>
>o Call up your old college roommate.  Not only will you have a nice,
>  refreshing conversation and revisit old times but you may very well
>  manage to recruit a whole new office full of machines to the effort.
>  You've been meaning to call him anyway, right?
>
>o Read news?  I don't mean alt.binaries.erotica.crypto, but do you
>  sift through rec.games.computer.quake?  Mailing lists?  As hard
>  as it may be to believe, more people do NOT know about us than
>  DO know.  Does your sigfile mention distributed.net?  That sure
>  is a whole lot more productive that a warning to Spamford Wallace
>  about some mythical $500 invoice that he'll never pay anyway.
>
>o I'd guess that by this time next year (:P) we'll have Bovine
>  T-Shirts done.  There's never been a better reason to hang out
>  at the food court in the mall and showcase your excellent fashion-
>  sense.
>
>o Ever been to a radio shack?  Wallmart?  I used to set the Marquee
>  Screen Savers on all the store-demo Wintel boxes I touched with
>  our web page address.  A good "Go Bovine! http://www.distributed.net"
>  could work wonders.  If it hooks *one* person, it's a victory for
>  all of us.
>
>o Local computer pulps and users groups.  No matter how small, every
>  city has a handful of these local computer users' groups and
>  computer publications.  They all share one common trait in that
>  they are starving for well-written material to print.  Why else
>  would they re-run "the ten types of computer user" and "Tips for
>  Getting the most out of your modem" every three months?  A short
>  blurb about the cow could reach tens of people who know nothing
>  about us.
>
>People hear about Bovine a few ways.  Obviously, word spreads really fast
>on the web.  If a person is looking for us, they'll find us.  Even if a
>person is looking for "people doing what we're doing", 
>they'll find us.
>
>Our banners catch frequent web surfers.  We tell people if they'll 
>stop to listen.
>
>However, the only real forms of recruitment we are using right now are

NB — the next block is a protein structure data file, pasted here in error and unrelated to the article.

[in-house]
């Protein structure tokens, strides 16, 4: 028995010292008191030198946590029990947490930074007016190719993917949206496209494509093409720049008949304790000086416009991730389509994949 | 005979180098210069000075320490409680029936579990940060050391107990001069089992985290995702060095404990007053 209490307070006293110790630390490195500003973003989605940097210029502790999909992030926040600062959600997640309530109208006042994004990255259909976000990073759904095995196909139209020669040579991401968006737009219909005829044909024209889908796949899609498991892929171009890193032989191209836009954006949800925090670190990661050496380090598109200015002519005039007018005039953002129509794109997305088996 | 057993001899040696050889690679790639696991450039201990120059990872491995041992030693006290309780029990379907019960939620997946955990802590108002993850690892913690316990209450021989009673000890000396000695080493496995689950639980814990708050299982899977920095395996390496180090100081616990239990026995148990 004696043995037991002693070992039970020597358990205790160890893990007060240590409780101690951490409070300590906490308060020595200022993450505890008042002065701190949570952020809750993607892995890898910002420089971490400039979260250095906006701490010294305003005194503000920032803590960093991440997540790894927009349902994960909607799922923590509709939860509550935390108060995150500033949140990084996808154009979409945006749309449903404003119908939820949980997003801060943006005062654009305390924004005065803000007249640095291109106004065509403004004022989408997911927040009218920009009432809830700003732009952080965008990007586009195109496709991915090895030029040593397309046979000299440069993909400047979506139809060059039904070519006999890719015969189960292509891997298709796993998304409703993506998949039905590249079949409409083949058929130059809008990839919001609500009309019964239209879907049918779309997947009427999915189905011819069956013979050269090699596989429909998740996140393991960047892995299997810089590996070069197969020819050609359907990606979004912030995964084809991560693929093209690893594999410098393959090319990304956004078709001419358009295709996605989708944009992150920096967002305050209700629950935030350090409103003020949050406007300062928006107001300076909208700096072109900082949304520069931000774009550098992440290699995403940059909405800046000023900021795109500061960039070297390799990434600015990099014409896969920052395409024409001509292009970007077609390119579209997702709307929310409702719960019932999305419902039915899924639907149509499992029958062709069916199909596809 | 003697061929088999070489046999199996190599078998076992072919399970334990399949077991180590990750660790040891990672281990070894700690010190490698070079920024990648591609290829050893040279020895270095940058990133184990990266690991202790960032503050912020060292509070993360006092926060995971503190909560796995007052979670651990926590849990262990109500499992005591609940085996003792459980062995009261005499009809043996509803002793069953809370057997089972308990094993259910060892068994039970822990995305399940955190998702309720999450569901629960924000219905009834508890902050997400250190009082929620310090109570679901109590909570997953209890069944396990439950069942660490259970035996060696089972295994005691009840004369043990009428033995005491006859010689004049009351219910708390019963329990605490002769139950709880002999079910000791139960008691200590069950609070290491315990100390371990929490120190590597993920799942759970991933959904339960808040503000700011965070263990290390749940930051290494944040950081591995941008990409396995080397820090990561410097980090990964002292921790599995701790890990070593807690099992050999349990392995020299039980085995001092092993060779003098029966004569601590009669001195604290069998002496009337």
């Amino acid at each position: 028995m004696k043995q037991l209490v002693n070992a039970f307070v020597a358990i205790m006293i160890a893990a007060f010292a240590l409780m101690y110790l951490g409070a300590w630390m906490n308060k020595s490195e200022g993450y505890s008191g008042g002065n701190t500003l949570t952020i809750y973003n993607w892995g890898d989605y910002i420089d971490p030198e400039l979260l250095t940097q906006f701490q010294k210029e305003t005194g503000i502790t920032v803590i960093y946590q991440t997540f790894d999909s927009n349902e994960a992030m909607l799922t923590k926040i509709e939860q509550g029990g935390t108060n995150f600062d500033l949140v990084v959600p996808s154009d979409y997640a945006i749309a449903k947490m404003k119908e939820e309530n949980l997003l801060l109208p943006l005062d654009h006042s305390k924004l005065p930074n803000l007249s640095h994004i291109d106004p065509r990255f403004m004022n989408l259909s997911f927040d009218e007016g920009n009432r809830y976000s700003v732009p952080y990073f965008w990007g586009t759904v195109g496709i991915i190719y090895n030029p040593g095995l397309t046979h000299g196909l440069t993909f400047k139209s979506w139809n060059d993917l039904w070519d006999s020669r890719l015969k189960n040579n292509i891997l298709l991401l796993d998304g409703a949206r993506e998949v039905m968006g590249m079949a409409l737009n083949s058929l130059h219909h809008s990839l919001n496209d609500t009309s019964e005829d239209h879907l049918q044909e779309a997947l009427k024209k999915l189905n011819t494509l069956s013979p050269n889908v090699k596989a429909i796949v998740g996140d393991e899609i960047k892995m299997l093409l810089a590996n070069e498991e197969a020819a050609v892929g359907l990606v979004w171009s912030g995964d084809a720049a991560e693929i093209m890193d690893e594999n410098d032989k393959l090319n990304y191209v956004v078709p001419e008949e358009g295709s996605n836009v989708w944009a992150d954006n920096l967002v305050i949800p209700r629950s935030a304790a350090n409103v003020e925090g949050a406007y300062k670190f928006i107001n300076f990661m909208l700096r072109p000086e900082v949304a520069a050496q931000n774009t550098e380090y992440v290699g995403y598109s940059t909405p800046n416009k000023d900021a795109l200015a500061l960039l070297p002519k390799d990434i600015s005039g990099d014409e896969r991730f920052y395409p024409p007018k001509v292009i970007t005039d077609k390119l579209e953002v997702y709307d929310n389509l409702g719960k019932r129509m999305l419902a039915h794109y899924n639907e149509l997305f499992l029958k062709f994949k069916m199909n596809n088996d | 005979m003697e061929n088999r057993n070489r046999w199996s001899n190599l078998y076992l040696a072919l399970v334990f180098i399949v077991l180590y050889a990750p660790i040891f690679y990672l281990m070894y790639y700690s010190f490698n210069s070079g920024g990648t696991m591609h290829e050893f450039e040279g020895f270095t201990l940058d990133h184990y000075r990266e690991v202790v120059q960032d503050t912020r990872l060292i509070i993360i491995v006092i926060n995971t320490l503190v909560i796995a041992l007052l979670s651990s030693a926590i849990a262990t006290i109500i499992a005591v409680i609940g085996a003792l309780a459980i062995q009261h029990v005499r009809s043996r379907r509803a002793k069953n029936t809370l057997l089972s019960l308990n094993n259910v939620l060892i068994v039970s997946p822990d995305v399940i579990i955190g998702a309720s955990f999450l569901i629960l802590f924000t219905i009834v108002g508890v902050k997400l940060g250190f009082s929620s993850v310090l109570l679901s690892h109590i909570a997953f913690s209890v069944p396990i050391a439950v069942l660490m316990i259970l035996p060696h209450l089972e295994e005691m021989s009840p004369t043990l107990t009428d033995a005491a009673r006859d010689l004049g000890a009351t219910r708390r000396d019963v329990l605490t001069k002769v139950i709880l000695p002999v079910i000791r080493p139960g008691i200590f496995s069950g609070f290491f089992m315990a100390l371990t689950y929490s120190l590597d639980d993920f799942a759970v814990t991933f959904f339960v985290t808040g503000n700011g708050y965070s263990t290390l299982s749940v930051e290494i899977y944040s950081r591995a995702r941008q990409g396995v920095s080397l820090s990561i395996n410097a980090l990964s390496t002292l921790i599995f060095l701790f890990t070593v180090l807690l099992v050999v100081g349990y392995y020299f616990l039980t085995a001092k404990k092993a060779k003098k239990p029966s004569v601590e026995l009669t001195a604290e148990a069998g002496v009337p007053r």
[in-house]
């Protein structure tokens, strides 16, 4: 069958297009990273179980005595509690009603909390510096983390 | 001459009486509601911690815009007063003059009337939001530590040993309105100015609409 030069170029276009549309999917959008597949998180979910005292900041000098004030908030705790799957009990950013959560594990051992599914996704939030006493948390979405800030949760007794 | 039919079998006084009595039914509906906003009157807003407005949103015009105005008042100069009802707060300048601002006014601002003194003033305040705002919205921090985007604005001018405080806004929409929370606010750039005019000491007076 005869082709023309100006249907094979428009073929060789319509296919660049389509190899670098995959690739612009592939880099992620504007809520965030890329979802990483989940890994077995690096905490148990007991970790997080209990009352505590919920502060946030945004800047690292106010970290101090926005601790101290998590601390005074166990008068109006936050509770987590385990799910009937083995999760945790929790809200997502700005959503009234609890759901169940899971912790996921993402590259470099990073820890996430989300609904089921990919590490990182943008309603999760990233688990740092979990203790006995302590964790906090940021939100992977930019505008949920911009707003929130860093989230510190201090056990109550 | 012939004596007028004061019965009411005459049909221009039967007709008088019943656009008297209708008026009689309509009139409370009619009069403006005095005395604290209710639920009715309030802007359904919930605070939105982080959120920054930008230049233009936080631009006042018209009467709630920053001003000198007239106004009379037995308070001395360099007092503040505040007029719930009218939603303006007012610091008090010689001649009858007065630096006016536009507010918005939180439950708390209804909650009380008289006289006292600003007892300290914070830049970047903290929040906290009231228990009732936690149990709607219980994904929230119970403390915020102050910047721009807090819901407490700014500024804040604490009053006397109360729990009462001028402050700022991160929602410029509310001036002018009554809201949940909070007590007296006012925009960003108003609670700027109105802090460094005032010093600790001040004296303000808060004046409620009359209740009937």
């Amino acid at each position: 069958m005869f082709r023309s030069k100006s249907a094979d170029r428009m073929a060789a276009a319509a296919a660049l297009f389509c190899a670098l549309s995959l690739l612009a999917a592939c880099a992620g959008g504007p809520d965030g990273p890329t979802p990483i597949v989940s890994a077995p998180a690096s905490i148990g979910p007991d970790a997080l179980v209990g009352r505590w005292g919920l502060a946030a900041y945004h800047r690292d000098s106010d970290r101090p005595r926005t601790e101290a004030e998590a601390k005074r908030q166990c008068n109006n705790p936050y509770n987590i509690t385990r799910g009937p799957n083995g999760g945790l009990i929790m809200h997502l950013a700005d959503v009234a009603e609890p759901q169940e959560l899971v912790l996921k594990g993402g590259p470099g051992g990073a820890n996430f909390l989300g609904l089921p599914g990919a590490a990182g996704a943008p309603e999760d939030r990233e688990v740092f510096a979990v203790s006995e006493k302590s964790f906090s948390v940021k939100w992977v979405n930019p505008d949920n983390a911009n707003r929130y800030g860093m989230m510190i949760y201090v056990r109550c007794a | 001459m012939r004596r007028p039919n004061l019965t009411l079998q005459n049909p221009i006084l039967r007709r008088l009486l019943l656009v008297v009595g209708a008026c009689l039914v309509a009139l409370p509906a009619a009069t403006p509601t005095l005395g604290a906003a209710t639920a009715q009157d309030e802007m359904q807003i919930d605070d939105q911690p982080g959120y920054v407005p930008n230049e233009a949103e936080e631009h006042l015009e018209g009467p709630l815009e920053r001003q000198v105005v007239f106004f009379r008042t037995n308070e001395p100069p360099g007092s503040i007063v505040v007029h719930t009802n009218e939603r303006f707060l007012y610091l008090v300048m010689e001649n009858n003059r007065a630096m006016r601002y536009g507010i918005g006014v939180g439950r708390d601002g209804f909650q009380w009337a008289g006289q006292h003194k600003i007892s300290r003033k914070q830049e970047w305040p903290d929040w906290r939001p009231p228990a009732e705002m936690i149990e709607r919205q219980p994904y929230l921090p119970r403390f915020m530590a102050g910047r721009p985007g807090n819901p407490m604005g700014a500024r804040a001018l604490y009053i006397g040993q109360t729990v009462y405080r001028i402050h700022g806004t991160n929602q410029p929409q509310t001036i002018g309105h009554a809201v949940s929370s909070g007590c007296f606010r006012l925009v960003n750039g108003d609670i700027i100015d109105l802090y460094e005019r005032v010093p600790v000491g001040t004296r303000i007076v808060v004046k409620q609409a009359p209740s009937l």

>limited entirely to high-tech channels utilized by high-tech people.
>Granted, for RC5 this was our most likely audience, but this is already
>changing.  As distributed.net starts exploring other efforts and challenges
>you'll find that distributed.net will start becoming far more interesting
>to far more people.  And I think, if explained properly, even the crypto
>angle is compelling enough for a person not interested in crypto.
>Regardless, the cost and inconvenience of running "the cow" is basically
>unmeasurable.  It's cute.  It's unobtrusive.  If you can get it installed
>on a box, it's likely to stay there.  If a new machine only does ONE key,
>that's one less that we've got to worry about.
>
>Think about different ways we can reach the OTHER 90% of the computer
>users/owners out there.  We, the users who scour the web and click on geeky
>links are in the minority.  Our exposure is far more limited than it needs
>to be.
>
>All ranting aside, I believe very strongly that we have seen nothing yet.
>I do not for one minute believe that we've even reached a tenth or a
>hundredth of our potential size.  When more computers are running the cow
>than are not running the cow, I'll start to worry.  Until then, lets get
>cracking!
>
>Moo!
>
>-/\/ugget
> ________________________________________________________________________
>|David McNett      |To ensure privacy and data integrity this message has|
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>|Birmingham, AL USA|Please encrypt all important correspondence with PGP!|